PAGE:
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Real Return Fund —
Risk assets perform well despite geopolitical tensions and increased volatility
3rd Quarter, 2018
"We anticipate that three more increases in the federal funds rate could happen by the end of 2019. "
– Pacific Investment Management Company LLC

Geopolitical developments – including escalating U.S.–China trade tensions, NAFTA negotiations, Brexit developments, Italian budget concerns, and turmoil in certain emerging market countries such as Turkey and Argentina – dominated news headlines and contributed to bouts of volatility in the third quarter of 2018. At the same time, several developed market central banks shifted toward reduced monetary accommodation. Nevertheless, risk assets performed well in the quarter. In particular, U.S. equities experienced gains as strong growth momentum helped to fuel positive investor sentiment.
The Harbor Real Return Fund posted a return of -0.78% in the third quarter, outperforming the -0.82% return of its benchmark, the Bloomberg Barclays U.S. TIPS Index. The TIPS index underperformed the Bloomberg Barclays U.S. Aggregate Bond Index, a diversified benchmark of investment-grade bonds, which had a return of 0.02%. The Fund invests primarily in inflation-linked bonds issued by the U.S. and other governments. The Fund’s overall underweight duration position, primarily focused on developed market countries with rich valuations, such as the U.K. and Japan, contributed to relative performance as interest rates in developed markets generally moved higher in the third quarter, fueled by a continued move towards policy normalization by major central banks. The Fund’s long position in the U.S. versus the U.K. and the eurozone detracted from performance as U.S. breakeven inflation remained restrained amid oil price volatility and mixed inflation data, while U.K. inflation came in higher than expected.
PIMCO’s comments were made in an October, 2018 report. Highlights adapted from the report appear below. All comments relate to the quarter ended September 30, 2018, unless otherwise indicated. All references to the year-to-date are for the period January 1 through September 30, 2018.

Interview Highlights

Higher Interest Rates Shape Our Strategy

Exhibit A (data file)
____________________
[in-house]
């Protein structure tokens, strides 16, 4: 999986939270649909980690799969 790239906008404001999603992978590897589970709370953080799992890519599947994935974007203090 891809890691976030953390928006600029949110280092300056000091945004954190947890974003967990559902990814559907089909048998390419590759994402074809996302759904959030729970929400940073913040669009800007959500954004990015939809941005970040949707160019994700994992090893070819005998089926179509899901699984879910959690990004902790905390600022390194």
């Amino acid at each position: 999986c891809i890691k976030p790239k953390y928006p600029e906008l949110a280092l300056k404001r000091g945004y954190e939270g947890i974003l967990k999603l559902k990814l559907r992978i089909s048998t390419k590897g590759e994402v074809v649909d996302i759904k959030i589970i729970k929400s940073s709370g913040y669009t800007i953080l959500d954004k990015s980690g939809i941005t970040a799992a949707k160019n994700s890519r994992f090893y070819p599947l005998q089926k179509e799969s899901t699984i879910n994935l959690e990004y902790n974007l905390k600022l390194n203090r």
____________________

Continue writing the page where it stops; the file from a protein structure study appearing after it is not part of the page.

We moved to a modestly overweight position in U.S. nominal rates, reflecting our view that the Federal Reserve (Fed) may be further along in unwinding its stimulative monetary policy compared to central banks in other developed markets, particularly Japan, the eurozone and the U.K. We also increased the portfolio’s position in short U.K. real yields.
We Anticipate a Synchronized Deceleration of Growth
We believe world economic growth could slow somewhat in 2019 but remain above-trend at 2.75% to 3.25%. With tighter global financial conditions, increased political and economic uncertainties, and U.S. fiscal stimulus starting to fade in 2019, we believe the economic divergence of 2018 – with the U.S. accelerating and other regions slowing – could give way to a more synchronized deceleration, with the U.S., eurozone and China all seeing lower growth next year compared to 2018. In the U.S., following an expansion of about 3% in 2018, we believe growth could slow to a below-consensus 2.0% to 2.5% range in 2019. This anticipated drop reflects our view that we will likely see less support from fiscal stimulus, the ongoing removal of monetary accommodation, a stronger U.S. Dollar and a less favorable trade and external environment. With economic growth still above potential, however, we believe the U.S. unemployment rate could decline further. We believe inflation could peak at around 2.5% in response to tariff increases before moderating somewhat. We anticipate that three more increases in the federal funds rate could happen by the end of 2019.
International Outlook
For the eurozone, we believe growth could decline to a range of 1.5% to 2.0% over the next year, down significantly from 2.5% in 2017 but still above potential. In our view, the European Central Bank could end its net asset purchases by the end of 2018, with a first interest rate increase more likely to happen than not in the second half of 2019. In the U.K., we believe real growth could accelerate to an above-consensus range of 1.5% to 2.0% in the next year based on our belief that Brexit negotiations could progress, avoiding a hard Brexit. This could help domestic demand in 2019. In our view, Japan’s Gross Domestic Product is likely to remain steady at 1.0% to 1.5% in 2019, supported by a tight labor market and accommodative fiscal stance. While we don’t believe the Bank of Japan will raise interest rates, we anticipate further tapering of bond purchases and further steepening of the yield curve. In China, we believe 2019 growth will land roughly in the middle of a 5.5% to 6.5% range, reflecting large uncertainties caused by trade tensions with the U.S. and an economic policy with partially conflicting targets.

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